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Vitamins and Urine Odor

author image M. Gideon Hoyle
M. Gideon Hoyle is a writer living outside of Houston. Previously, he produced brochures and a wide variety of other materials for a nonprofit educational foundation. He now specializes in topics related to health, exercise and nutrition, publishing for various websites.
Vitamins and Urine Odor
Vitamins Photo Credit: monticelllo/iStock/Getty Images

Urine is the combination of excess fluid and waste materials that your body produces in your kidneys and releases through your bladder and urethra. In some instances, consumption of vitamin B-6 can give your urine an unusual odor. However, prominent urine odor has a range of other causes.

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Understanding Urine Odor

Under normal circumstances, the odor of your urine is directly related to a number of different chemicals released by your kidneys. When your urine is diluted by sufficient amounts of excess fluid, it typically has little or no noticeable smell. However, if your urine contains low amounts of fluid, the relatively high concentration of chemicals it contains can give your urine a distinctly strong or ammonia-like odor. Usually, your urine only undergoes temporary odor changes, according to the U.S. National Library of Medicine’s Medline Plus.

Vitamin B6

Apart from changes in fluid volume and chemical concentration, you can develop an unusual urine odor if you take supplements that contain vitamin B-6. The University of Maryland Medical Center lists potential uses for B-6 supplementation that include treatment of heart disease and treatment of nausea and vomiting that occur during pregnancy. In addition to products that contain only B-6, you can purchase both multivitamin formulas and B complex formulas that contain the vitamin. In addition to its common name, you may find vitamin B-6 listed as pyridoxine, pyridoxamine, pyridoxal, pyridoxal-5-phosphate or pyridoxine hydrochloride.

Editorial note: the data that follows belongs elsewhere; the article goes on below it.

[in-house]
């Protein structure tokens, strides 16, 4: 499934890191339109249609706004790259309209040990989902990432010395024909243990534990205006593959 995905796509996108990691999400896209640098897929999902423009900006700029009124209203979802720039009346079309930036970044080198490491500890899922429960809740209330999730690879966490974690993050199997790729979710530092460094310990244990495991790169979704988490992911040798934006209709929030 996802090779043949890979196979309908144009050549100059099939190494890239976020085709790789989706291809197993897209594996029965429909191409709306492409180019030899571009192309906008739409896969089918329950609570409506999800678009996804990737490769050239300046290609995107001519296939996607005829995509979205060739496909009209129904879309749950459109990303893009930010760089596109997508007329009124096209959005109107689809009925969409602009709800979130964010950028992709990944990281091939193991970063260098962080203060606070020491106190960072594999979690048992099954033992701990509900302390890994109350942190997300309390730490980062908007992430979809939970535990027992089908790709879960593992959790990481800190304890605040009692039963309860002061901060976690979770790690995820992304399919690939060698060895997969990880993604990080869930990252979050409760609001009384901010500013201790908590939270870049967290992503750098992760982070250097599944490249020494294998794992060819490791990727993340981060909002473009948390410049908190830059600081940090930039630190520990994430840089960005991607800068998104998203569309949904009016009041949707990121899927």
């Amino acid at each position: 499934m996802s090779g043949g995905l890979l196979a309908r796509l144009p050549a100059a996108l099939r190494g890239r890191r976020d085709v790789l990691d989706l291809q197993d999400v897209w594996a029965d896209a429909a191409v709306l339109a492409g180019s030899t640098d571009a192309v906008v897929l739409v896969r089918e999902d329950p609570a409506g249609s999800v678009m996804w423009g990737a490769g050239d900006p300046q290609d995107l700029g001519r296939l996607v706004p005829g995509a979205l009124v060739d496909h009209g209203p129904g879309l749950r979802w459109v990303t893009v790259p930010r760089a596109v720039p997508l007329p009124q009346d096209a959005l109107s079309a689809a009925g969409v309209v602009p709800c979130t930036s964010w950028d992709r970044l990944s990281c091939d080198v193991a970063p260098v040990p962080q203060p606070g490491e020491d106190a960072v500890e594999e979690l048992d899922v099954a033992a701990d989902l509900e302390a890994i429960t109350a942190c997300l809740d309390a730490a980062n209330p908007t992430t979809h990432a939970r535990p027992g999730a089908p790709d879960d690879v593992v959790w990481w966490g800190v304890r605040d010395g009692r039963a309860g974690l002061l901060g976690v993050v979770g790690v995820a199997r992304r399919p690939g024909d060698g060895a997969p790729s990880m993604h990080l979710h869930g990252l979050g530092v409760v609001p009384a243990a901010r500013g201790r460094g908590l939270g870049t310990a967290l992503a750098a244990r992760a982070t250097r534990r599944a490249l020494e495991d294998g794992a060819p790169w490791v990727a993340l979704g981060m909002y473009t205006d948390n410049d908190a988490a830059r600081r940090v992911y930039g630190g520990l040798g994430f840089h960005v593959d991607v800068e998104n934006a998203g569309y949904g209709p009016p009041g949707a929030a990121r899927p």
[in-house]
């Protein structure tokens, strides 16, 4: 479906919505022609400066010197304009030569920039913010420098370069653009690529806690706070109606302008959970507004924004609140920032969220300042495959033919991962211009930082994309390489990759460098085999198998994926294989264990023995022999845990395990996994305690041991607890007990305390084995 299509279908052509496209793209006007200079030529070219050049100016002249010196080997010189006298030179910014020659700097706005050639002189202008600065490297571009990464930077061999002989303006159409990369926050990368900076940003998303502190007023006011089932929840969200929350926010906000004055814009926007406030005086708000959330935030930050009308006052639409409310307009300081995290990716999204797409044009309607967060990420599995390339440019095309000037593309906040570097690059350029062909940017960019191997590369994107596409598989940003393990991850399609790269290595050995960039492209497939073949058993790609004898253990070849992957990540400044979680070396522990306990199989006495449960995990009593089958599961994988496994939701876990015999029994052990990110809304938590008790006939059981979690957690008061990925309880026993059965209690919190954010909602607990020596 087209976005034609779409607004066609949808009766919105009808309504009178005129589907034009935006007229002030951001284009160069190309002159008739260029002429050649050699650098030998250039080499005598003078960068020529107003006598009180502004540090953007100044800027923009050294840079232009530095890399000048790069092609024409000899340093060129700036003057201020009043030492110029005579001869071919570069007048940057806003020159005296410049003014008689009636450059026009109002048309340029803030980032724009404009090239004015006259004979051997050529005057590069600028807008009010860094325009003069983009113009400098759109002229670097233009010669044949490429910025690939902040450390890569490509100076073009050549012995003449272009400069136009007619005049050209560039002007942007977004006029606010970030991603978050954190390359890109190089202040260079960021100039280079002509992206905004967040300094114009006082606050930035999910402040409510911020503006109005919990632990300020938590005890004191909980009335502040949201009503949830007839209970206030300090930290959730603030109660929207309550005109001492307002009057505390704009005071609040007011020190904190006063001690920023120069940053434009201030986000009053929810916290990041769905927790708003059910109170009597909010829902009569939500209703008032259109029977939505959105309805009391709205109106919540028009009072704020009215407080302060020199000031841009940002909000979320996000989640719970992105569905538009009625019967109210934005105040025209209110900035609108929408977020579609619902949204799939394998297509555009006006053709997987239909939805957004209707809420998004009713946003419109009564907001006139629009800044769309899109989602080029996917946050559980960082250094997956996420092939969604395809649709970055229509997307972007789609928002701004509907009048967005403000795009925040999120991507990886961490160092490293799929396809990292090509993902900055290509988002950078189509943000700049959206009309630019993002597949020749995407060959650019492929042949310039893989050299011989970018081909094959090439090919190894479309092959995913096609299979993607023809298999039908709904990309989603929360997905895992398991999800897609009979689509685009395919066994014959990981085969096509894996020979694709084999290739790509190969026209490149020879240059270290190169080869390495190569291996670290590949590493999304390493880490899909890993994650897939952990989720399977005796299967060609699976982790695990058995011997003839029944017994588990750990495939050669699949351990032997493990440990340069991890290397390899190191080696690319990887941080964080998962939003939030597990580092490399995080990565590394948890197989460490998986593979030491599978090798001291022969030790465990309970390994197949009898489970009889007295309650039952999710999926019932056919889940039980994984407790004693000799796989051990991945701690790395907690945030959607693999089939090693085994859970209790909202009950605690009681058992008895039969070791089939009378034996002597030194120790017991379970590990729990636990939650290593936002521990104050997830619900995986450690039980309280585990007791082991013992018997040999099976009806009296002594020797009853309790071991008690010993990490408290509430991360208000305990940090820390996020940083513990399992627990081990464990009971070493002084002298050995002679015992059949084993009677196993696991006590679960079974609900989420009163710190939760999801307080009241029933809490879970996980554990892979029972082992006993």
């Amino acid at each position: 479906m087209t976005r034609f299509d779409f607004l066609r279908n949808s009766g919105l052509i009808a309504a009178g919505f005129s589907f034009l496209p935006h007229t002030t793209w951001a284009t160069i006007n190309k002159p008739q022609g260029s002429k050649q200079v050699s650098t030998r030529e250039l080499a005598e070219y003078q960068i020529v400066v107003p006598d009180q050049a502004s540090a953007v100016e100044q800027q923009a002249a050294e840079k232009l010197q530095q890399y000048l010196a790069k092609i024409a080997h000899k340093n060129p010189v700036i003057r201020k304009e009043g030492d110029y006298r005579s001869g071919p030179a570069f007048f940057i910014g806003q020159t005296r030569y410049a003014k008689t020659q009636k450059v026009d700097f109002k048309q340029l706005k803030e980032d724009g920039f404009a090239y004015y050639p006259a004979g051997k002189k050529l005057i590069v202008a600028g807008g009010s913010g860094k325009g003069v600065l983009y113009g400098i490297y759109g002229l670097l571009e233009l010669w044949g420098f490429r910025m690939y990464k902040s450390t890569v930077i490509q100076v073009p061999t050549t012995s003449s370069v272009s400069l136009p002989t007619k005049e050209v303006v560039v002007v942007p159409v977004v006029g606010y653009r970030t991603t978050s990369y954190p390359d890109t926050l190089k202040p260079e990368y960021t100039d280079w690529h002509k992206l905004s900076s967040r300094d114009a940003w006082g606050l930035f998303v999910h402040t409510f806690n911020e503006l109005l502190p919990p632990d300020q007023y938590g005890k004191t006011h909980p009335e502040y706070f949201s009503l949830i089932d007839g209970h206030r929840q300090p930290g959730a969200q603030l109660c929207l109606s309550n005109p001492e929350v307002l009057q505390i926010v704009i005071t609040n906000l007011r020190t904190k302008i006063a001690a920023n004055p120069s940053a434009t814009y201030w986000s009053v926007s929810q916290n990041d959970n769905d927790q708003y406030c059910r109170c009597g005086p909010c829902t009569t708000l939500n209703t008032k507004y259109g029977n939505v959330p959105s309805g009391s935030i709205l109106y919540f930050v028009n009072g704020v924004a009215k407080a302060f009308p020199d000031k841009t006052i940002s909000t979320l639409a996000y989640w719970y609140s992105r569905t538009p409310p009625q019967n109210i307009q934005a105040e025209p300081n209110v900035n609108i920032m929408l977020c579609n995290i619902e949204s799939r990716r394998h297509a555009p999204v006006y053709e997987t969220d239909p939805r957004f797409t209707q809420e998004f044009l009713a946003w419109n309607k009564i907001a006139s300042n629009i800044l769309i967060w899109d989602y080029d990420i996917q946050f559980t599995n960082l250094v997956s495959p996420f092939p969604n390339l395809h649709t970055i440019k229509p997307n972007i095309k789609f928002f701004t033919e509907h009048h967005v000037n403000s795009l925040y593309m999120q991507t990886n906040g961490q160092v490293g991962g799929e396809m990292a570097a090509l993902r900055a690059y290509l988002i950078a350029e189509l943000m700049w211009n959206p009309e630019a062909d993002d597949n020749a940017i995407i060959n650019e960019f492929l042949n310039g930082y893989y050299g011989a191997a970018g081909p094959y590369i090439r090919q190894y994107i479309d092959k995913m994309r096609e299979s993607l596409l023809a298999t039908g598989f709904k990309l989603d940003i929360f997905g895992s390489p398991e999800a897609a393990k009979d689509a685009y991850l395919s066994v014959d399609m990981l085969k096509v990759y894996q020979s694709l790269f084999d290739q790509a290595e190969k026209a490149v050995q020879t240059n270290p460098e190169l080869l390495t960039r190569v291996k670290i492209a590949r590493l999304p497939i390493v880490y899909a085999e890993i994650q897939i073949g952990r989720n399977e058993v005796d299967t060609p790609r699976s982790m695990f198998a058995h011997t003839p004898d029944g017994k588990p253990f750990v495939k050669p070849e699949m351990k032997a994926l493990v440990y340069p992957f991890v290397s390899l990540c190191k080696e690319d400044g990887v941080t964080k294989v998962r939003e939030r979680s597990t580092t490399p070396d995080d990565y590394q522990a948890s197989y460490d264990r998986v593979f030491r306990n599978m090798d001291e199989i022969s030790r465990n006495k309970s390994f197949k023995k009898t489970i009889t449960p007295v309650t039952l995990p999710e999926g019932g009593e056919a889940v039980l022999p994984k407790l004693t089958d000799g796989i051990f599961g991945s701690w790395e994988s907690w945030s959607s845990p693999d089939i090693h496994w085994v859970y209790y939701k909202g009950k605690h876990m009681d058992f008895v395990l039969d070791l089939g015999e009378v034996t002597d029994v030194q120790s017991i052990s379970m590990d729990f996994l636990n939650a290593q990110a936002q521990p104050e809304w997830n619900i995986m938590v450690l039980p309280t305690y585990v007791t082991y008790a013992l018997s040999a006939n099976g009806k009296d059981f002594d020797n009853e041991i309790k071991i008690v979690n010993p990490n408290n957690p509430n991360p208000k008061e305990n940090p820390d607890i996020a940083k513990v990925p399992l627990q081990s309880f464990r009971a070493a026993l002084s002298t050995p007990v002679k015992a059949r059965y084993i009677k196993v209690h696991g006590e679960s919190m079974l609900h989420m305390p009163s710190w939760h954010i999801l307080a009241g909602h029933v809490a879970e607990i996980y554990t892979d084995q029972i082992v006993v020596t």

Avoiding Problems

Vitamin B-6 is found in a number of food sources, including turkey, beef liver, chicken, shrimp, salmon, lentils, beans, milk, cheese, whole-grain flour, carrots, bran, brown rice, wheat germ and spinach, the UMMC reports. If your daily diet contains a variety of B-6-rich foods, you typically have no need for B-6 supplementation. In these circumstances, you may be able to avoid supplements that contain B-6 and eliminate any vitamin-related urine odor problems.

Other Causes lists a number of potentially serious causes of unusual urine odor, including dehydration, urinary tract infection or liver failure. A diabetes complication called diabetic ketoacidosis and a rare metabolic condition called maple sugar urine disease are also possibilities. You can also develop unusual urine odor as a side effect of certain medications or if you eat foods such as asparagus. If you take vitamin B-6 and also have a medically significant condition that produces abnormal urine smell, you can ask your doctor to help determine the source of any unusual odor.


If you consume significant amounts of vitamin C, you can also develop a characteristic orange tint in the color of your urine, Harvard Medical School notes. The B-vitamins may turn your urine a fluorescent greenish-yellow. Like urine odor, additional factors in the development of unusual urine color include the presence of certain illnesses, your fluid intake and use of certain medications. Consult your doctor for more information on urine-related changes.

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